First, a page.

• This type of behavior demonstrates a kind of

  • symbiosis called mutualism, in which both creatures benefit

  • from the association.

Parasitism dodder plant
Parasitism: Dodder Plant

The dodder plant lives by

obtaining all its food from

host plants, such as clover

and alfalfa. Wrapping its

stem around the host plant,

the dodder pushes its

sucker into its host. Then it

releases itself completely

from the soil and stays

attached to the host plant for

support and food.

Parasitism blood flukes
Parasitism: Blood Flukes

  • Flukes of the genus Schistosoma parasitize two hosts. The young hatch from their eggs in rivers and lakes and enter a specific kind of aquatic snail, where they develop into tadpolelike larva called cercariae. When the cercariae leave the snail, they burrow through the skin of a human host swimming or wading in infested water. Adult flukes mature in the host’s bloodstream and settle in the

  • veins of the gut. Their eggs, deposited in the lining of the

  • human intestine and bladder, pass back into water via the

  • sewage system, and the cycle begins again.

Parasitism tapeworms
Parasitism: Tapeworms

  • Tapeworms are parasitic worms that infest the intestinal lining and other organs of vertebrates.

  • Tapeworms, having no mouth or digestive tract, are able to absorb partially digested material through their body surface.

Parasitism ticks
Parasitism: Ticks

  • Ticks are members of the class Arachnida, which includes spiders, scorpions, daddy longlegs, and mites. All ticks are carnivorous, feeding on the blood of various species of birds, reptiles, and mammals, including human beings. Ticks use their mouthparts to anchor themselves to the skin, where they cut a small hole and suck the blood. A number of tick species transmit diseases infecting livestock, pets, and humans.

Parasitism beneficial wasps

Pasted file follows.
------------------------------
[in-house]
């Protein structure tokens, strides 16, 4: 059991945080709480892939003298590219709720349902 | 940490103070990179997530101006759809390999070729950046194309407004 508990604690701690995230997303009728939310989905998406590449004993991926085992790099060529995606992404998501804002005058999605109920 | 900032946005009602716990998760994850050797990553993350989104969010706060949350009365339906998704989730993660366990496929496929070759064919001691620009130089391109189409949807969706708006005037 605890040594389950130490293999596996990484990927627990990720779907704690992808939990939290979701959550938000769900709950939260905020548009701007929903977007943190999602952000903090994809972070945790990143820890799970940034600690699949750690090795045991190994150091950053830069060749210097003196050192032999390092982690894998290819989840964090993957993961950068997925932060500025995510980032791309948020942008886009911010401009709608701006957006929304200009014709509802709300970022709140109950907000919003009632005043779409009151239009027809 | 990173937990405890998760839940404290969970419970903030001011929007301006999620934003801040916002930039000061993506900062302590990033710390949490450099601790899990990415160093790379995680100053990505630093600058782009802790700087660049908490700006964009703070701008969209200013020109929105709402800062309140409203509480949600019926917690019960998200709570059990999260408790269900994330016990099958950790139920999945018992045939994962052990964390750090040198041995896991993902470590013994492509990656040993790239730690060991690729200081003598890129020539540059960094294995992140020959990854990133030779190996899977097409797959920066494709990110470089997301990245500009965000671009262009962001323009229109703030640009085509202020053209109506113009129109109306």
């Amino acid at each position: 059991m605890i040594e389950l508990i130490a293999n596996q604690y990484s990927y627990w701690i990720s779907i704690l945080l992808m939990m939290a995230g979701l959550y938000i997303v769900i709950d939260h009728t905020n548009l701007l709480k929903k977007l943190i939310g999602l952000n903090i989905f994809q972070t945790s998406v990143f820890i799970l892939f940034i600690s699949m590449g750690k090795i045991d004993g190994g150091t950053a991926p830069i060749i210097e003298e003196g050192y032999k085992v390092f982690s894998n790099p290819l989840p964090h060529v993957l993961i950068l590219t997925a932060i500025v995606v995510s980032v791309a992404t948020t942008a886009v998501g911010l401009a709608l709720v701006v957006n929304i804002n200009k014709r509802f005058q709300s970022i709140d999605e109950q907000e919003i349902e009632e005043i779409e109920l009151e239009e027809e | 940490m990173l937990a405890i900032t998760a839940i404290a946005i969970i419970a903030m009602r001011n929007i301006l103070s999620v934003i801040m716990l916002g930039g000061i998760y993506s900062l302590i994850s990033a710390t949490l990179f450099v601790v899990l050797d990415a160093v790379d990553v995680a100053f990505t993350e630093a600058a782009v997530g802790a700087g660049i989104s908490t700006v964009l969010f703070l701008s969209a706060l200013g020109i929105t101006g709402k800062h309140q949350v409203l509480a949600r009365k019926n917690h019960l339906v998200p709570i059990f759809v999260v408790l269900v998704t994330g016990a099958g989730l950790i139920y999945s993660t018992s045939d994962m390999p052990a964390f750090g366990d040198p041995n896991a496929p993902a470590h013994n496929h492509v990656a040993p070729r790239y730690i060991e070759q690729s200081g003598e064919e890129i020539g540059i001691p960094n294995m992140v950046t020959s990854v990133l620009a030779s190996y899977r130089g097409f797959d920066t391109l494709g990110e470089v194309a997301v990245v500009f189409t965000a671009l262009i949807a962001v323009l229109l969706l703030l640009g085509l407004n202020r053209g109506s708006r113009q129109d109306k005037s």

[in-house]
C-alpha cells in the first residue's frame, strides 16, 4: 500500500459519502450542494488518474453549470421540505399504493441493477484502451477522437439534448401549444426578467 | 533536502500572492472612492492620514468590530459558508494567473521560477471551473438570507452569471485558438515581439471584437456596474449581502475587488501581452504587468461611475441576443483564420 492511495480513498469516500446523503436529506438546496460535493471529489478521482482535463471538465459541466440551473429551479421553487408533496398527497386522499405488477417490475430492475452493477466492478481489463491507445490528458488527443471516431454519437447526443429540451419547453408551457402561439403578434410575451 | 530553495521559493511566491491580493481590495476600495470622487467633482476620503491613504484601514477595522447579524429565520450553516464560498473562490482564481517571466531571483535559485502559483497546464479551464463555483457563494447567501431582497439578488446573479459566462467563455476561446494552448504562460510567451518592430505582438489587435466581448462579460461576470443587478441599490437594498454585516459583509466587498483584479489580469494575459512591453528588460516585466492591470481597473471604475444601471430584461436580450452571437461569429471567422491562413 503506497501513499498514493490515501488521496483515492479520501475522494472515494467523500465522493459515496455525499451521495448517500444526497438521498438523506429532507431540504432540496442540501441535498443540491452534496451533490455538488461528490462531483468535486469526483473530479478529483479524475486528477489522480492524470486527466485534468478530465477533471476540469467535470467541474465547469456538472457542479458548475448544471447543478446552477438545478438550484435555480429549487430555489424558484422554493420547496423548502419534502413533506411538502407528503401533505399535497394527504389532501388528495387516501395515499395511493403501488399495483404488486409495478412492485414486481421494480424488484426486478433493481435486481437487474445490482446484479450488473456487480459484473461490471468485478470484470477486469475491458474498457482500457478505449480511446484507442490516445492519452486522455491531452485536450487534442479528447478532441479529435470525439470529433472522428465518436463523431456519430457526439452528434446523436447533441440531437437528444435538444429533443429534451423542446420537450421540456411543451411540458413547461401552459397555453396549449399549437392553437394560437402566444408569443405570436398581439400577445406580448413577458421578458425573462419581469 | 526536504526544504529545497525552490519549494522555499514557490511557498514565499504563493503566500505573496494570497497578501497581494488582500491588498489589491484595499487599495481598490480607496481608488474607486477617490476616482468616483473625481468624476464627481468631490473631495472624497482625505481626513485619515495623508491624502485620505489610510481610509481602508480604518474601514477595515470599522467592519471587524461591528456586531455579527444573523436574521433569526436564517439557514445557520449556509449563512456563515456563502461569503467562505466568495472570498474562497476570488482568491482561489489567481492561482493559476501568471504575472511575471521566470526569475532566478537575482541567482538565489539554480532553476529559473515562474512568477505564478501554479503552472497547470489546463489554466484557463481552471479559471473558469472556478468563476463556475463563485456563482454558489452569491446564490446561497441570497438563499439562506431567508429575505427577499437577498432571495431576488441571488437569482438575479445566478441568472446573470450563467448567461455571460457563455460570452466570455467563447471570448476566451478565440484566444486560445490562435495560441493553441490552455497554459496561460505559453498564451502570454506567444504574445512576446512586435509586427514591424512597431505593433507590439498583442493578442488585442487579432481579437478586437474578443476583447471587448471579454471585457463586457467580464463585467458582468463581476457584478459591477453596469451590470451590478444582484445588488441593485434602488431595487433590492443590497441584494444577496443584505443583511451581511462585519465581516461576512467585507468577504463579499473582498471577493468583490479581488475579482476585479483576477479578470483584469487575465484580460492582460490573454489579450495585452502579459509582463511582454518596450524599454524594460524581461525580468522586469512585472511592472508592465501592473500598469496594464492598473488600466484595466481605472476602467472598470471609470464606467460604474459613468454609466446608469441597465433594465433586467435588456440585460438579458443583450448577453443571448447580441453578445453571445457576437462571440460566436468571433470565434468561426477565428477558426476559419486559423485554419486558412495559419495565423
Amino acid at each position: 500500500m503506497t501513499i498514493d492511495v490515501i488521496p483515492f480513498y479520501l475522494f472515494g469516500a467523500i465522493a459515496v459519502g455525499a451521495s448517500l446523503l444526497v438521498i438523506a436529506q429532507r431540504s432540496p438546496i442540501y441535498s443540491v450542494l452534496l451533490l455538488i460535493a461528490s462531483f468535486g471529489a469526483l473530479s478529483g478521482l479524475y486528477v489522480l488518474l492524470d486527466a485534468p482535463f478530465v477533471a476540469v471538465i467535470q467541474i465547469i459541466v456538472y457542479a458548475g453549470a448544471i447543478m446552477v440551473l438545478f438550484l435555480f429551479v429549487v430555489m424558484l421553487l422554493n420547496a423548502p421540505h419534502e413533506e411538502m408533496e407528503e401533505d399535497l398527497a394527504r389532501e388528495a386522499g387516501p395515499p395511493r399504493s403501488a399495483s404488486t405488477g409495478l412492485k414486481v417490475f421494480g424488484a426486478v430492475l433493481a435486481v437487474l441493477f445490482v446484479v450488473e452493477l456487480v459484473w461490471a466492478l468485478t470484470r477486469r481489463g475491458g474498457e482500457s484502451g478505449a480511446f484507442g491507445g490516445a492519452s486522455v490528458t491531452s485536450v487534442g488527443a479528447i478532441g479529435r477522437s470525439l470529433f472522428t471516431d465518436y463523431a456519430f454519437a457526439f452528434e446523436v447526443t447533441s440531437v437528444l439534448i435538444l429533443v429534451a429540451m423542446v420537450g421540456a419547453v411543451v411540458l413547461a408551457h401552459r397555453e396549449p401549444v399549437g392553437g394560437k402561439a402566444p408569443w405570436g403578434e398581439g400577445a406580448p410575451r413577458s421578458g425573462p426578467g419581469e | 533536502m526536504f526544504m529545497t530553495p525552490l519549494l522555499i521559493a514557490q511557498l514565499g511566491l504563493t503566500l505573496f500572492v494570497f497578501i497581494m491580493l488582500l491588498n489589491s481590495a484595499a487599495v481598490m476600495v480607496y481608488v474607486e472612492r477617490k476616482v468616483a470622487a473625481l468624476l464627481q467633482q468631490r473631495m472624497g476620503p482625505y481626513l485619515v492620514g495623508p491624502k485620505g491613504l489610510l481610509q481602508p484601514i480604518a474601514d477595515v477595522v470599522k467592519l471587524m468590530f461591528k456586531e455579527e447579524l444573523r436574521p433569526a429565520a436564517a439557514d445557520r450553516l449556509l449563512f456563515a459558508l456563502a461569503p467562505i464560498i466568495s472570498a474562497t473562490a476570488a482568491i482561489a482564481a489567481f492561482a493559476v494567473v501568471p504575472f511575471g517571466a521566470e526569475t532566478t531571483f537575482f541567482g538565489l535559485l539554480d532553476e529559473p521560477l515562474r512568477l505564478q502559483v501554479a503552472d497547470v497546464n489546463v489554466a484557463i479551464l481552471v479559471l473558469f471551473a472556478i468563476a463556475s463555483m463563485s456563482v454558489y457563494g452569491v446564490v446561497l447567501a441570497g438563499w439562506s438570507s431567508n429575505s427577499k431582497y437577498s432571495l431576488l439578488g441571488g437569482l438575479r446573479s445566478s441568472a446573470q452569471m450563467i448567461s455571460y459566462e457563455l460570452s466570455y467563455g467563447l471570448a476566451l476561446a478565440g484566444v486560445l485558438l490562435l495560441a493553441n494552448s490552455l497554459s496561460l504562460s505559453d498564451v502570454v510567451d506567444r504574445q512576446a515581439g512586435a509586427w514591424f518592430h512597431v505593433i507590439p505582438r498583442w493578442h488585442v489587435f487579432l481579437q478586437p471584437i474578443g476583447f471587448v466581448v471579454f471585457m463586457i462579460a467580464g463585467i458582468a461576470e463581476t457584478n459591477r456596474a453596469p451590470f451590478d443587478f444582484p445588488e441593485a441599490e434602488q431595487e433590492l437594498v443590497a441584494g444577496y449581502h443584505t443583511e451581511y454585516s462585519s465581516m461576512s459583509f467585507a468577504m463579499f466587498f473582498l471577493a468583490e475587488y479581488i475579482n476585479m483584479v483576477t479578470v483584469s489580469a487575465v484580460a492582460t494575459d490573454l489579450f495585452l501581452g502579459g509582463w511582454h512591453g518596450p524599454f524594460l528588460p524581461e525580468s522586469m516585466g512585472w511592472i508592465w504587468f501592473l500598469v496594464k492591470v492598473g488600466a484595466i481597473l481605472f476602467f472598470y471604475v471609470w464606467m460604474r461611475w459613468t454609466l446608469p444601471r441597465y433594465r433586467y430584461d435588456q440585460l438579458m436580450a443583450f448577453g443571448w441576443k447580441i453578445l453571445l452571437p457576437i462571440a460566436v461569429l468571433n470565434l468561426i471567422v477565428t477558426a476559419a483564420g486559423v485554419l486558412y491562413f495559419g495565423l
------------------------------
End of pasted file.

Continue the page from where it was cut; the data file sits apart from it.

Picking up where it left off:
Parasitism: Beneficial Wasps

  • Ichneumon wasps parasitize other insects by laying eggs in their host’s larvae. The developing young wasps devour the larvae as they grow, often eliminating pests harmful to humans. The female of this species drills through bark with her long egg-laying structure, called an ovipositor, to deposit an egg on the larva of the giant wood wasp, Uocerus gigus.

Parasitism mistletoe
Parasitism: Mistletoe

  • Mistletoe is a widespread flowering plant parasite that grows on oak, apple, juniper, pine, and other trees. Most mistletoe species are actually hemiparasites, or partial parasites.Their leaves, found on the surface of branches and trunks, produce sugar through photosynthesis, but their roots penetrate into the tree’s tissue and absorb its nutrients. Some species of mistletoe lack leaves altogether and rely solely on their host tree to provide all their nourishment.

Parasitism corn smut
Parasitism: Corn Smut

  • The corn smut is a parasitic fungus that attacks the ears, stalks, and tassels of corn. Large, unsightly mycelial, or fungal, masses develop that eventually produce large quantities of black spores. Occasionally smut galls or swellings are produced, which are used as food in some areas of Central and South America.